Journalists again dispute Dan Patrick's education claims, turn to ATPE for facts
Date Posted: 10/31/2014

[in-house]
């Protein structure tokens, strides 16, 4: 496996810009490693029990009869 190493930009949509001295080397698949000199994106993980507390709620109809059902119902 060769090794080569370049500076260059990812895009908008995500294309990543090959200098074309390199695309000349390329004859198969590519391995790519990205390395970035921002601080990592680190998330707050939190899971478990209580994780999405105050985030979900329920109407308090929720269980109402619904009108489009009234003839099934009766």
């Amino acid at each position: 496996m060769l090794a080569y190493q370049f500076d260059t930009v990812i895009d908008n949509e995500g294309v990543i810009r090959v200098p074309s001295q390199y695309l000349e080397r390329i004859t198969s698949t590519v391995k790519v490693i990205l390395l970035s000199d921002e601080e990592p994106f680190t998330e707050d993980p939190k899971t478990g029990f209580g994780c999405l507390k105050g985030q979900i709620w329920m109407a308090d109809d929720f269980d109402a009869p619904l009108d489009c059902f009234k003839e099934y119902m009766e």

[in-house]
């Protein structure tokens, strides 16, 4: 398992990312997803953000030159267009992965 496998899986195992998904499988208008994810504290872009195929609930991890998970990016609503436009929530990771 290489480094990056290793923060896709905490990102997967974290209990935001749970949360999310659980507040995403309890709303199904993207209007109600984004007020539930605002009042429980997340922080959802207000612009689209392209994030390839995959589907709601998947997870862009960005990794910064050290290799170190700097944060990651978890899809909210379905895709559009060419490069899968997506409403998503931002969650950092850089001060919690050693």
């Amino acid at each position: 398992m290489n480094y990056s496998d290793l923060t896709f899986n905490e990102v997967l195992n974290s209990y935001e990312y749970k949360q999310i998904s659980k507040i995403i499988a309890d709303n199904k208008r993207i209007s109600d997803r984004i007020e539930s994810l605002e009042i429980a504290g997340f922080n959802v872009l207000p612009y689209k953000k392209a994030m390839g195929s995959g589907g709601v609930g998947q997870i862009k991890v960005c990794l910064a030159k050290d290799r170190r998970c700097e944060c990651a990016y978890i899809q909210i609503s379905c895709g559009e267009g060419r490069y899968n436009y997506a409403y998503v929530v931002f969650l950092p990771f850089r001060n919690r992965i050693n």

Back in September, we reported to you that the national fact-checking website PolitiFact had reviewed claims by Sen. Dan Patrick, a candidate for Texas Lieutenant Governor, about his education-related record in the State Senate. The PolitiFact journalists rated Patrick's claim that he had worked to restore public education funding in 2013 as ridiculously false using its "Pants on Fire" rating. In researching the claim, PolitiFact turned to education experts, including ATPE's lobby team for details about any efforts that were made in 2013 to restore massive funding cuts to public education the previous session. Once again, PolitiFact has called into question an education-related claim by Patrick and interviewed several education experts, including ATPE Lobbyist Monty Exter, to uncover the truth. Patrick's most recent claim, offered in a television campaign ad, is directed at his opponent in the contentious race for Lieutenant Governor, Sen. Leticia Van de Putte. Patrick claims in the ad that Van de Putte "voted to stop schools from removing teachers convicted of a felony," but PolitiFact rated Patrick's claim as "Mostly False." The controversy stems from a bill passed in 2011 that relates to school district employees who have been convicted of felonies. House Bill (HB) 1610 enables schools to fire educators convicted of felonies almost immediately without going through the normal due process channels that exist for other educators with employment contracts. Attorneys for school districts requested the legislation, insisting that it would save them the time and money of dealing with termination hearings and appeals for those employees. Several educator groups, including ATPE, voiced opposition to the bill because it called for a strict, zero-tolerance approach that would automatically terminate the employment of anyone with a felony conviction, regardless of the nature of the offense, how long ago it might have occurred, or whether it was the result of a plea bargain or deferred adjudication agreement. The bill did not give school districts the right to fire employees with felonies because they already had that right; in fact, under a major school safety bill passed in 2007 (Senate Bill 9), districts were already required to investigate educators' criminal backgrounds and remove any dangerous employees from the classroom. Patrick's claim about the 2011 vote largely fails because of the fact that districts already had the ability to fire teachers before HB 1610 was proposed. As passed, HB 1610 now allows schools to void a teacher’s contract based on an offense that might be unrelated to the classroom or may have happened decades ago. ATPE and other educator groups were early opponents of the bill, since it cuts off contract rights owed to every other teacher because of an event potentially unrelated to the educator's job performance. Further, the 2011 bill at the heart of Patrick's claim was largely unnecessary, because under SB 9 that preceded HB 1610, school districts already know about any felony offenses in an educator's background at the time of hire or contract renewal and can make the appropriate decision. In 2011, Van de Putte voted for HB 1610 at one stage but voted against the bill when it moved through the Senate floor. She wanted to amend the bill to allow educators who had been convicted as a result of deferred adjudication to retain their due process rights under the contract laws and be entitled to a hearing prior to being terminated, but Patrick defeated her proposed amendment. Deferred adjudication cases often differ from ordinary convictions handed down by a judge or jury, because defendants may accept deferred adjudication simply because they cannot afford the time and money it takes to hire lawyers to defend their cases in court. It is, ironically, the same reason cited by school districts that pressed the legislature to make it easier for them to fire teachers without due process. As Van de Putte stated during Senate floor debate on HB 1610, "Deferred adjudication does not imply guilt." When her amendment was killed, Van de Putte and eight other senators subsequently voted against the bill. PolitiFact asked education experts to weigh in on whether a vote against HB 1610 could be considered a vote to prevent schools from firing teachers with felony convictions, as Patrick claimed in his campaign ad. They universally agreed that HB 1610 merely dealt with the due process provisions in existing law, not the schools' underlying ability to fire teachers. ATPE's Exter told reporters, "Voting down HB 1610 would not have stopped schools from removing teachers convicted of a felony; it would have simply required districts to continue to observe the teachers’ due process rights in situations not already covered by" the 2007 law (SB 9) that serves to keep violent and sex offenders out of our schools – a bill that that ATPE and other educator groups supported and Van de Putte voted in favor of passing. ATPE has consistently defended educators' due process and contract rights, which have been slowly eroded over time, especially during budget crises. We and the legislators who opposed HB 1610 believed that educators employed under contracts should be entitled to due process before being systematically fired and that districts should consider the specific circumstances of each case before ultimately making the employment decisions that are best for their students and staff. Based on factual information from ATPE and other sources about HB 1610, PolitiFact concluded, "There was never a vote to stop schools from firing teachers convicted of a felony." They noted that "Van de Putte voted against making it easier to terminate such teachers – a toughening that was supported by Patrick to wipe out the right of teachers to request an independent hearing before being let go." Patrick's claim was rated by PolitiFact as "Mostly False."